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Lupton, R. H., Gunn, J. E., Ivezi{\'{c\/}}, Z., Knapp, G. R., Kent, S., & Yasuda, N. 2001, in ASP Conf. Ser., Vol. 238, Astronomical Data Analysis Software and Systems X, eds. F. R. Harnden, Jr., F. A. Primini, & H. E. Payne (San Francisco: ASP), 269

The SDSS Imaging Pipelines

Robert Lupton, James E. Gunn, {\v{Z\/}}eljko Ivezi{\'{c\/}}, Gillian R. Knapp
Princeton University Observatory, Princeton University, Princeton, NJ 08544

Stephen Kent
Fermi National Accelerator Laboratory, Batavia, IL

Naoki Yasuda
National Astronomical Observatory, 2-21-1, Mitaka, Tokyo, 181-0015, Japan


We summarise the properties of the Sloan Digital Sky Survey (SDSS) project, discuss our software infrastructure, and outline the architecture of the SDSS image processing pipelines. We then discuss two of the algorithms used in the SDSS image processing, the KL-transform based modelling of the spatial variation of the PSF, and the use of galaxy models in star/galaxy separation. We conclude with the first author's personal opinions on the challenges that the astronomical community faces with major software projects.

1. Introduction

The SDSS (York et al. 2000) consists of four major components: a dedicated 2.5m telescope at Apache Point, New Mexico, along with a separate 50cm telescope used to monitor the extinction and to provide calibration patches for the main telescope; a large format imaging camera (Gunn et al. 1998) containing 30 $2048\times2048$ (13$\times$13 arcmin) photometric CCDs with $u' g' r' i' z'$ filters and 24 $2048\times400$ astrometric and focus CCDs; two 320-fibre-fed double spectrographs, each with two $2048\times2048$ CCDs; and lots and lots of software, with contributions from most of the SDSS institutions (listed in the acknowledgments).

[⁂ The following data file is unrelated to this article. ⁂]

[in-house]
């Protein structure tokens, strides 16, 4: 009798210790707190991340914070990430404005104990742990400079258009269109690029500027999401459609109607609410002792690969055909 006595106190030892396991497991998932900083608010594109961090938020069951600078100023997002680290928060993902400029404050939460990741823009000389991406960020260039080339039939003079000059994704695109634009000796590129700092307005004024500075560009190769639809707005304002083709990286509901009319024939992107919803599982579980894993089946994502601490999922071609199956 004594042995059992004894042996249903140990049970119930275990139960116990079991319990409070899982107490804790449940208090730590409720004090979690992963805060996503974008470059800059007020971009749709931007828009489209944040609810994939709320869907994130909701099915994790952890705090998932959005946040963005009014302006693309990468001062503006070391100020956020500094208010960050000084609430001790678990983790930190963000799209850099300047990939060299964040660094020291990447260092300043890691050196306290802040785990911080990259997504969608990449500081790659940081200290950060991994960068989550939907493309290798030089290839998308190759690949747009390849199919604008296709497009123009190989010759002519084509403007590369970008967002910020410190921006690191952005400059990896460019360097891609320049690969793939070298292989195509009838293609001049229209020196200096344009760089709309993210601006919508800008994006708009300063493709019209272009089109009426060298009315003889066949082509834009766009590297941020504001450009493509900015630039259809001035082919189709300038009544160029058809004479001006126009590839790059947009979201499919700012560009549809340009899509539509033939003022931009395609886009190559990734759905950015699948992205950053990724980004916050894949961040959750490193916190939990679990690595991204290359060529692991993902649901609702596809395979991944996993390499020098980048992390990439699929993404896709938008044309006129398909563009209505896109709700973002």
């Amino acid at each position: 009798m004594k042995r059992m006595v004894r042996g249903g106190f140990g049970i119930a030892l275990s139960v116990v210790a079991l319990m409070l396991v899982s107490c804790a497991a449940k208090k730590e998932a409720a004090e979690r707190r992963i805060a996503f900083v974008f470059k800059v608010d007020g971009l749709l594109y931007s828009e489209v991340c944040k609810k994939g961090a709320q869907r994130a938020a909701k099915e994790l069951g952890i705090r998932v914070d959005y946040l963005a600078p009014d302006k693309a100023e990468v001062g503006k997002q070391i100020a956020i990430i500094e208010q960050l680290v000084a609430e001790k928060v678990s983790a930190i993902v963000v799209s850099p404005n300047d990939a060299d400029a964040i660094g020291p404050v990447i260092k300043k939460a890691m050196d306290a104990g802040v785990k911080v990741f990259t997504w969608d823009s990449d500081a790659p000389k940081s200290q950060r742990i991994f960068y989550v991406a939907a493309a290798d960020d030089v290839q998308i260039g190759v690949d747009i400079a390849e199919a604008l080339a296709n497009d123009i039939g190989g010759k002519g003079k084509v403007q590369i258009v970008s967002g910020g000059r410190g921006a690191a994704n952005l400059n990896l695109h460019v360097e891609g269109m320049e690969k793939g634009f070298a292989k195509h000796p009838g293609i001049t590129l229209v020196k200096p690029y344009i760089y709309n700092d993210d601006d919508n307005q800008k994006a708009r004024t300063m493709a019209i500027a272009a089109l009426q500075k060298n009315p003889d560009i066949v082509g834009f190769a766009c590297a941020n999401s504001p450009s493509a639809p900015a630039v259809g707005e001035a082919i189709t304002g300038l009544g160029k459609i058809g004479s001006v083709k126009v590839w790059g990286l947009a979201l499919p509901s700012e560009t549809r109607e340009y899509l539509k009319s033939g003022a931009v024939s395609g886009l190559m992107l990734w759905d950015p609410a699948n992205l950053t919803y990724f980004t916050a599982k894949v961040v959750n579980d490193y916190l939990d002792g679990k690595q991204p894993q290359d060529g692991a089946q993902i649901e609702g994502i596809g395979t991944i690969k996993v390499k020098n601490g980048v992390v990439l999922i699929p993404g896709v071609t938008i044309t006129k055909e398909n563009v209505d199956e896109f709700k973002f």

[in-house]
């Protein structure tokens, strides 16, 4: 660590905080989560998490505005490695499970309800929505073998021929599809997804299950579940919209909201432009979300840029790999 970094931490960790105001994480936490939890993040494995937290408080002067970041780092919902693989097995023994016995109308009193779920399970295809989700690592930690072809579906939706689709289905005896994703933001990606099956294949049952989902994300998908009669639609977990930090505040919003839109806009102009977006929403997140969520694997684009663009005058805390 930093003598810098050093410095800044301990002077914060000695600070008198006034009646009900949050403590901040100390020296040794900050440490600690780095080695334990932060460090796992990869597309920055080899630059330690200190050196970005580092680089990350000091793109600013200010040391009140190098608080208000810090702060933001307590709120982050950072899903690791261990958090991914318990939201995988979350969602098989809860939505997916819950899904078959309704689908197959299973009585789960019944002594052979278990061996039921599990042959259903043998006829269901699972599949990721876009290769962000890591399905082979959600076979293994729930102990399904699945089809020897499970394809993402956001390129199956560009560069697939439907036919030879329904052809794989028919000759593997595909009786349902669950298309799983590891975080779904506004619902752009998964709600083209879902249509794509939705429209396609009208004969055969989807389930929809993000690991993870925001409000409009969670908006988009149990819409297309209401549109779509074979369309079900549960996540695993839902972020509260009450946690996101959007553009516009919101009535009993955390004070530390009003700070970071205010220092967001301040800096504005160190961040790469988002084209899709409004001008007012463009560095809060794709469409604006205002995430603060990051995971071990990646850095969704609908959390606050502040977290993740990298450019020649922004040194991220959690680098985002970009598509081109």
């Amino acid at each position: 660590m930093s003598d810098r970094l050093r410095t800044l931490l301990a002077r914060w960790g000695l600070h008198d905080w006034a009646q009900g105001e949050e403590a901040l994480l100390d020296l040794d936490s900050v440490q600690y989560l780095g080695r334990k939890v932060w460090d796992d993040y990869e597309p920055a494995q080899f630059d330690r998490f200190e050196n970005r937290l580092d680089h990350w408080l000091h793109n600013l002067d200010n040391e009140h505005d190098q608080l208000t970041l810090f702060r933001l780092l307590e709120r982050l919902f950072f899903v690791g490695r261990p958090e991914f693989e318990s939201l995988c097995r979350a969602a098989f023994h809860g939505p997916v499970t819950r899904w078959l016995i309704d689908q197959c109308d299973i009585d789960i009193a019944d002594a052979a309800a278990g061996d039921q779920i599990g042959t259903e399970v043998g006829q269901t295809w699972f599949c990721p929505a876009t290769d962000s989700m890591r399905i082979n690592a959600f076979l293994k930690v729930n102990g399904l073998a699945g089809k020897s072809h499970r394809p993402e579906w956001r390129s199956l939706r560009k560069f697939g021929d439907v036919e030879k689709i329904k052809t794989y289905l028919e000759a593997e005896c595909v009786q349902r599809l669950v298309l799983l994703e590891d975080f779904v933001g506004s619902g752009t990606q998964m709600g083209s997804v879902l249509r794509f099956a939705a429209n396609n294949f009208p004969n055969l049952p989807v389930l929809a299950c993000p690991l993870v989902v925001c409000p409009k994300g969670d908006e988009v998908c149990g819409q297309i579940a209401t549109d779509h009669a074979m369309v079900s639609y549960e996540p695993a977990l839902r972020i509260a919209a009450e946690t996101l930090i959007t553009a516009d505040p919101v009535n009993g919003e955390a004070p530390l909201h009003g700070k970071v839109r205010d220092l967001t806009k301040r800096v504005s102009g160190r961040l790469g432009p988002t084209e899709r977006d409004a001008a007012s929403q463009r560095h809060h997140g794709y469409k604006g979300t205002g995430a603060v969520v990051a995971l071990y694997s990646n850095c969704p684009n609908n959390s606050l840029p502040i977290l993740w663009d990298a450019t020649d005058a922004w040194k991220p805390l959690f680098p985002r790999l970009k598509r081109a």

The primary goals of the project are to survey the Northern Galactic Cap ($\approx 10^4$ square degrees) in five bands to (PSF) limits of 22.3(u'), 23.3(g'), 23.1(r'), 22.3(i'), and 20.8(z'), and to carry out a spectroscopic survey of $10^6$ galaxies, $10^5$ QSOs, and a few $\times 10^4$ stars.

The SDSS is now in operational mode, and as of this writing (late January 2001) has imaged some 1600$\rm deg^2$ and obtained about 120,000 spectra as part of its commissioning and initial operations phases. These data have allowed dramatic new astronomical discoveries to be made, discoveries that we shall not further discuss here (e.g., Blanton et al. 2001; Fan et al. 2000, 2001; Fischer et al. 2000; Ivezi{\'{c\/}} et al. 2000; Leggett et al. 2000).

2. Software Infrastructure

3. Configuration Management and Bug Reporting

The SDSS took an early decision to use public domain software wherever possible; in practice this has largely been applied to our infrastructure rather than scientific codes.

Our software engineering tools are entirely public domain (with the exception of compilers).